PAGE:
The health burden of fires across Equatorial Asia

Vegetation and peat fires in Equatorial Asia caused over 100,000 premature deaths between 2004 and 2015, finds new study from scientists at the University of Leeds.

Large fire events occur every few years in Indonesia, emitting huge quantities of smoke into the atmosphere. Small particles emitted from fires (known as PM2.5; particulate matter < 2.5µm in diameter) can enter the lungs and blood stream, and have been associated with respiratory and heart problems.

These fires are predominantly started in order to clear land ready for planting crops and plantations. Land cleared for agriculture can become more susceptible to fires, particularly peatland which is often drained during the conversion process. Every few years, increased drought (often caused by an El Nino event) occurs during the dry season and many fires burn.

Lead author and PhD student, Laura Kiely said “Indonesia contains large areas of tropical peatland and fires in these areas contribute substantial amounts of PM2.5 emissions. These emissions are important due to the detrimental effects they have on human health when they enter our respiratory systems, and the potential to lead to longer term health problems.”.

Peat fire emissions are challenging for scientists to model as they occur close to the ground, making it difficult for satellites to detect the depth of the burn. This study is novel in its attempt to consistently estimate the impacts of particulate emissions from fires on air quality and public health in Equatorial Asia during this time period.

Combining a model of fire emissions previously developed by the team, and the WRF-chem model of the atmosphere, Kiely et al. were able to simulate dry season PM2.5 concentrations for six major fire years during the period 2004-2015. Mortality functions were then applied to estimate the number of excess deaths that may have been caused by exposure to smoke from these fires.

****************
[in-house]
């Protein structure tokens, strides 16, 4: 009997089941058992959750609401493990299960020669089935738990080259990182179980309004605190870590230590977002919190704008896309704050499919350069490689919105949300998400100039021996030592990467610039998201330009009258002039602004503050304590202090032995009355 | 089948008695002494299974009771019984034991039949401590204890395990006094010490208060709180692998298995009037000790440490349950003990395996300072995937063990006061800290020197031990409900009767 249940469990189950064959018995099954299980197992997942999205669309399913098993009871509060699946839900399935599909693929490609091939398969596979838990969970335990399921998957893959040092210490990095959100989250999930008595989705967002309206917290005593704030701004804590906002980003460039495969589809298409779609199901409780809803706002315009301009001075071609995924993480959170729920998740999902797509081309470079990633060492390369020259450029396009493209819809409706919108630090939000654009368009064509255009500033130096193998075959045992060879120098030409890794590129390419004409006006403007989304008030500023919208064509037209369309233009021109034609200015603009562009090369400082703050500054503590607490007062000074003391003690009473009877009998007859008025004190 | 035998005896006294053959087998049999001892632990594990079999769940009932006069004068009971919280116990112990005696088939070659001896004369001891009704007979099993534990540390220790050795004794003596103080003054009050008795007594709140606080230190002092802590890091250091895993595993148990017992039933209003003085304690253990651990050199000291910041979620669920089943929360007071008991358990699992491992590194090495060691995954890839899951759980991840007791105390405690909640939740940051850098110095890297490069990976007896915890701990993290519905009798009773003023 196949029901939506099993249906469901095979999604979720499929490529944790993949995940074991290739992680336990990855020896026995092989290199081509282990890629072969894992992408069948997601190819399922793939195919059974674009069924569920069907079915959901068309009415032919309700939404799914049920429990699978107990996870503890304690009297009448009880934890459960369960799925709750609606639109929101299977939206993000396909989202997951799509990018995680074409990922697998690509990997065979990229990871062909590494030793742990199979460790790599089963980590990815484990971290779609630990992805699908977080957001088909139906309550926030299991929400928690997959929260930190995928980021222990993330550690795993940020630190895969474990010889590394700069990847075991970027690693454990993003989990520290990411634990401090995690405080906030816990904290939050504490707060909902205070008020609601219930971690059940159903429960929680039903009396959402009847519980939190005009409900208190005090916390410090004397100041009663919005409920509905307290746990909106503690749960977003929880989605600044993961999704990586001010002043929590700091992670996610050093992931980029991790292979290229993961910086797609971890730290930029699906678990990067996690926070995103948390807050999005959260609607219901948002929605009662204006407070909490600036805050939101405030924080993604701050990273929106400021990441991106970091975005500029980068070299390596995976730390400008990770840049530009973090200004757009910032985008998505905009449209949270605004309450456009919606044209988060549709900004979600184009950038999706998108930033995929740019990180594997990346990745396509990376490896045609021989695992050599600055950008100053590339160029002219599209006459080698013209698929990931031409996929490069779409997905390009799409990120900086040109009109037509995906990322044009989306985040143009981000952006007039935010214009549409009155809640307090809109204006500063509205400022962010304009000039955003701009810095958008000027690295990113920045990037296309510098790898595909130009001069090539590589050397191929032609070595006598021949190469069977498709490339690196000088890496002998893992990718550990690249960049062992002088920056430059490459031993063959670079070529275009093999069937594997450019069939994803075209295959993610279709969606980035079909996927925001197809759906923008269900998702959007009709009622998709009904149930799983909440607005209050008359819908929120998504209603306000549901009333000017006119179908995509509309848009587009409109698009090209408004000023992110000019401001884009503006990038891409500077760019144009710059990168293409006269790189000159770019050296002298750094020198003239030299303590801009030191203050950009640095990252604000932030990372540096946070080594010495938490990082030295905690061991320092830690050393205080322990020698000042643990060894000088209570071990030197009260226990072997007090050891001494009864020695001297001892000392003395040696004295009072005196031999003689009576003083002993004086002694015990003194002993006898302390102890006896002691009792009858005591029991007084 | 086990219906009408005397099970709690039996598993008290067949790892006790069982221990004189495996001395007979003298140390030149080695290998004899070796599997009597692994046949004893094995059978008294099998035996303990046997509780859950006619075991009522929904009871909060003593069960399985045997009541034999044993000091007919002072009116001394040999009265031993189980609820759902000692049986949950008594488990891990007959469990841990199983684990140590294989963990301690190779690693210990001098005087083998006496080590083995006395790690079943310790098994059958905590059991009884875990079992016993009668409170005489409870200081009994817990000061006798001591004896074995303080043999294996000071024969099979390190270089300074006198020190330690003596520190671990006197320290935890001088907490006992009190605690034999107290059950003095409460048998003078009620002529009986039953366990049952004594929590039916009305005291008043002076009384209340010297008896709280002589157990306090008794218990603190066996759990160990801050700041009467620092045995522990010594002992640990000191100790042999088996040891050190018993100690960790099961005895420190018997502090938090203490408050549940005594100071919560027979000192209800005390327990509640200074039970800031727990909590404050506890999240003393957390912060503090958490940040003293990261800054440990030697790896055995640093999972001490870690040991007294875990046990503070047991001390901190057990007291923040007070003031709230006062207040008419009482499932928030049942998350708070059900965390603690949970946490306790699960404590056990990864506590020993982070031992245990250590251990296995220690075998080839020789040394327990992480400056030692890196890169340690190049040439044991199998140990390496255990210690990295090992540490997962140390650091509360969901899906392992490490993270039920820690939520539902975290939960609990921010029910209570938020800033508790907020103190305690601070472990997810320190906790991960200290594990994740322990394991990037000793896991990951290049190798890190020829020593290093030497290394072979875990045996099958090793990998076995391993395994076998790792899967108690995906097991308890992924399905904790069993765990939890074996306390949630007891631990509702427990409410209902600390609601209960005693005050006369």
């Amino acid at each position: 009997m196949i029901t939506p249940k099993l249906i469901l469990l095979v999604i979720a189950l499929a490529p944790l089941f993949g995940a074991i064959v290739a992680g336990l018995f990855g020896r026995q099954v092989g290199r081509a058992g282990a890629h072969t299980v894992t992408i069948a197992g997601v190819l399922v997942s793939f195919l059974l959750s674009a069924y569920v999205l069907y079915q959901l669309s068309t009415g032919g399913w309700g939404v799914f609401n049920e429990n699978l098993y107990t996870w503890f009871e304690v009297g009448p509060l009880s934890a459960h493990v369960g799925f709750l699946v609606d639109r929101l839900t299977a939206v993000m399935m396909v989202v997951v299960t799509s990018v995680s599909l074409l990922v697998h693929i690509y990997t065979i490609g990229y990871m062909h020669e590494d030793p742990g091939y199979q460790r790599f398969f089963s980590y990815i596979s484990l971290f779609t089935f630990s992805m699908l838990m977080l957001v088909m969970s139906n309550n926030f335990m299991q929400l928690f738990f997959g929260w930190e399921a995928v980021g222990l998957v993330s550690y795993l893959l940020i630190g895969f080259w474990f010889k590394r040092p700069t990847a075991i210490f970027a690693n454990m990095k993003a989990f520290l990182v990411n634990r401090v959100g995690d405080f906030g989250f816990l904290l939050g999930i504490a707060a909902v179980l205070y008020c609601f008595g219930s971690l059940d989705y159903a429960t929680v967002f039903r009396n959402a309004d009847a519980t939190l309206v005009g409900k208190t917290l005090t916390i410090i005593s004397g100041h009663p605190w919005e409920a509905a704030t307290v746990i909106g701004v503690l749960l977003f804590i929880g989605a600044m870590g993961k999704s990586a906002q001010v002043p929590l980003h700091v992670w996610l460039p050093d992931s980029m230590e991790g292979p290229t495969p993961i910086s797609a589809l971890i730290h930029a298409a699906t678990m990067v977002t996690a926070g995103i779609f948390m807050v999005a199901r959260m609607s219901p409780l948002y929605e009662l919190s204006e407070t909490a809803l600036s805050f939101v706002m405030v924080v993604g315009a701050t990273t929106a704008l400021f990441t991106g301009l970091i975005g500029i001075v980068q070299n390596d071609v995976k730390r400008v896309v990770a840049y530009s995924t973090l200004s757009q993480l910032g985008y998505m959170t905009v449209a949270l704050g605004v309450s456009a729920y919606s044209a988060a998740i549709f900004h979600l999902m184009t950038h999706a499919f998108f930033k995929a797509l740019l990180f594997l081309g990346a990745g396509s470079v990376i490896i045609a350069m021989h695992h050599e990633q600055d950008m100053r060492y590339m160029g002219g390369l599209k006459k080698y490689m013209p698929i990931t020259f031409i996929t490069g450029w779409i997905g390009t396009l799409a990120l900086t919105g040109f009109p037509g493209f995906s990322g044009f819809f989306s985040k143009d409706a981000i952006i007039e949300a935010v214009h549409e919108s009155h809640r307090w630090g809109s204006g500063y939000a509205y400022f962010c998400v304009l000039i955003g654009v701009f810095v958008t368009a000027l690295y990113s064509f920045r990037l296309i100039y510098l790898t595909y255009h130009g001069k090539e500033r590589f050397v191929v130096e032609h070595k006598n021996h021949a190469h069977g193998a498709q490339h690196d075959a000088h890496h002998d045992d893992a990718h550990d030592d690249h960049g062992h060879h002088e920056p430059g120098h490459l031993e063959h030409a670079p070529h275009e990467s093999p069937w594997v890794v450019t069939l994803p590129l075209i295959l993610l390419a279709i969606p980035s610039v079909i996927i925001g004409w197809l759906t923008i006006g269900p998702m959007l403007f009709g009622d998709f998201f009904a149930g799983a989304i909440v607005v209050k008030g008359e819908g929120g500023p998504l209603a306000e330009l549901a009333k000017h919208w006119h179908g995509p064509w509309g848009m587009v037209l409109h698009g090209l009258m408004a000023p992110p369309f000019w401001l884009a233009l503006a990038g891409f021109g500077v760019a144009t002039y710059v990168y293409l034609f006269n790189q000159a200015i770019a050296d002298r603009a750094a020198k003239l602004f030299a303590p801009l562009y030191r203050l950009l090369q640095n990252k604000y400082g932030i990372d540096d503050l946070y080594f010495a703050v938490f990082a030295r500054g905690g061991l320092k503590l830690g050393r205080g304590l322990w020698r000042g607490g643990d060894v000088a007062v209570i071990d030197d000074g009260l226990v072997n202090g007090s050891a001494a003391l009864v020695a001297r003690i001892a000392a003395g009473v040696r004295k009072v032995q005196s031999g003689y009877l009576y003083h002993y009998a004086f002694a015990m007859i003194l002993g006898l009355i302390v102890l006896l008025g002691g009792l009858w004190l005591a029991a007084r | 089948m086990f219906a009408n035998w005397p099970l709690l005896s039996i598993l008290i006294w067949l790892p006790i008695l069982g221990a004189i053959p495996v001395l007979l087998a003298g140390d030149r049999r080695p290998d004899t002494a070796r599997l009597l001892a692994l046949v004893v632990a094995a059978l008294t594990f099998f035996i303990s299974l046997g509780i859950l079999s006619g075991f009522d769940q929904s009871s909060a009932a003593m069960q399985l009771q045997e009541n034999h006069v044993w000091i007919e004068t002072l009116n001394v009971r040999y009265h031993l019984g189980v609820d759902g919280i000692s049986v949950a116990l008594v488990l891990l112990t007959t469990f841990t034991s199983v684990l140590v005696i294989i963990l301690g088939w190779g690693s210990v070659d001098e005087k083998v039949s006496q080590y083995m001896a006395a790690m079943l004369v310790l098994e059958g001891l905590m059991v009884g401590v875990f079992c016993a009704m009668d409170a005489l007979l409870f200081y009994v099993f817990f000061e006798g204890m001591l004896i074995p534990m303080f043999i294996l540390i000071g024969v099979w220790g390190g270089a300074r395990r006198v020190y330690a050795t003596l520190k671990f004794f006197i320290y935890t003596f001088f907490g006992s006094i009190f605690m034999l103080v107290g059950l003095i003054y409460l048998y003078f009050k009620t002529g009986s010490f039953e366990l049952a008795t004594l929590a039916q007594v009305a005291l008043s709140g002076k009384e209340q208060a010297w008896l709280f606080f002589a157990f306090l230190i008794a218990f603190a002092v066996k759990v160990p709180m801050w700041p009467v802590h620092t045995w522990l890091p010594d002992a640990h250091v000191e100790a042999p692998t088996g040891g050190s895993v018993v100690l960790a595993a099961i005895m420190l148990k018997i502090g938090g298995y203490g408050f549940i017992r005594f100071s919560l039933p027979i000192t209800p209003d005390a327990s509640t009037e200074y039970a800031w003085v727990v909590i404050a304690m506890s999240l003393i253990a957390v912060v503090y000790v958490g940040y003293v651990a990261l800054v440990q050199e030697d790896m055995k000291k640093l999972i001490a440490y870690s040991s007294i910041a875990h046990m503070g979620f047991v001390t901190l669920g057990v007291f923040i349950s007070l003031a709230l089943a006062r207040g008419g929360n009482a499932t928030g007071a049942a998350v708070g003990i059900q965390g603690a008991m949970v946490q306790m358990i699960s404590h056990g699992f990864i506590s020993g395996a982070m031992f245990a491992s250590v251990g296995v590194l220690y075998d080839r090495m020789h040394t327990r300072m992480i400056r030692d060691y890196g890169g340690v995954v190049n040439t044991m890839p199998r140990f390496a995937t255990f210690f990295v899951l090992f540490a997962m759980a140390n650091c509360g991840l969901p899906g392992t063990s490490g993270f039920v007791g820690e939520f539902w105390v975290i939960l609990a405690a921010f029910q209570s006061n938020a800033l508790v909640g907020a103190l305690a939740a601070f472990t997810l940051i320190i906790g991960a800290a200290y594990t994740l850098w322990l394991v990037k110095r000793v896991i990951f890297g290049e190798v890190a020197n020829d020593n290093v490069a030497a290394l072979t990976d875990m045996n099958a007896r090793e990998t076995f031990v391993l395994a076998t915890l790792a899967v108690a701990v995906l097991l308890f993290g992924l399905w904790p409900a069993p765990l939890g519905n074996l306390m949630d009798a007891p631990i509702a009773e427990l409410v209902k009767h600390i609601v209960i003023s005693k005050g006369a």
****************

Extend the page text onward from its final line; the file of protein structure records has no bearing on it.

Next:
Figure 2. from Kiely et al., 2020 shows Monthly primary PM2.5 fire emissions from Indonesia between 2004 and 2015, from the FINNv1.5, GFED4s and peatSM inventories.

The highest fire emissions were observed in the year 2015, with 9.4 Tg of PM emitted during the dry season. The elevated levels of PM are attributed to the average deeper burning of the fires compared to other years, due to droughts caused by the El Nino in this year. The impacts on public health from long term exposure are substantial, with PM estimated to have caused 44,040 excess deaths in the year 2015, and 131,700 excess deaths between 2004 and 2015. The study estimates 94% of PM2.5 emissions from fires in Equatorial Asia to be from Indonesia. During the years studied, 22-67 million people were exposed to extended periods of poor air quality in Equatorial Asia, with most of those in Indonesia and Malaysia. The research demonstrates the substantial, and ongoing, health burden that fires cause across Equatorial Asia.

Figure 6. from Kiely et al., 2020 shows the excess premature mortality due to exposure from PM2.5 fires across the study years.

Read the full paper here:
Kiely, L., Spracklen, D.V., Wiedinmyer, C., Conibear, L.A., Reddington, C.L., Arnold, S.R., Knote, C., Khan, M.F., Latif, M.T., Syaufina, L. and Adrianto, H.A. 2020. Air quality and health impacts of vegetation and peat fires in Equatorial Asia during 2004–2015. Environmental Research Letters. 15(9).